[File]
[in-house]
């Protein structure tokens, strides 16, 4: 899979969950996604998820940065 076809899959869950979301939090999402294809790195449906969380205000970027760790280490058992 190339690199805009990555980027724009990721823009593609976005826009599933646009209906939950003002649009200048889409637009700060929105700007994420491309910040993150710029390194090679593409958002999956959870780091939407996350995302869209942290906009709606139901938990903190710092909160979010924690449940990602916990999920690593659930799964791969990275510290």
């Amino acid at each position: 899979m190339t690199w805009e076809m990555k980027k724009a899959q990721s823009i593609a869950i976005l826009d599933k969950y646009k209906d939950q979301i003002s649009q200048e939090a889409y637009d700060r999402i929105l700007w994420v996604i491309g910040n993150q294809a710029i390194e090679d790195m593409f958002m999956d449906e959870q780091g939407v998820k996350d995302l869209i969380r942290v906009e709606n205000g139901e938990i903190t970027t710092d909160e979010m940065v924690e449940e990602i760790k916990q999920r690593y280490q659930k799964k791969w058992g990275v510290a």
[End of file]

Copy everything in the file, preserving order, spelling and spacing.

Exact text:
[in-house]
């Protein structure tokens, strides 16, 4: 899979969950996604998820940065 076809899959869950979301939090999402294809790195449906969380205000970027760790280490058992 190339690199805009990555980027724009990721823009593609976005826009599933646009209906939950003002649009200048889409637009700060929105700007994420491309910040993150710029390194090679593409958002999956959870780091939407996350995302869209942290906009709606139901938990903190710092909160979010924690449940990602916990999920690593659930799964791969990275510290």
């Amino acid at each position: 899979m190339t690199w805009e076809m990555k980027k724009a899959q990721s823009i593609a869950i976005l826009d599933k969950y646009k209906d939950q979301i003002s649009q200048e939090a889409y637009d700060r999402i929105l700007w994420v996604i491309g910040n993150q294809a710029i390194e090679d790195m593409f958002m999956d449906e959870q780091g939407v998820k996350d995302l869209i969380r942290v906009e709606n205000g139901e938990i903190t970027t710092d909160e979010m940065v924690e449940e990602i760790k916990q999920r690593y280490q659930k799964k791969w058992g990275v510290a």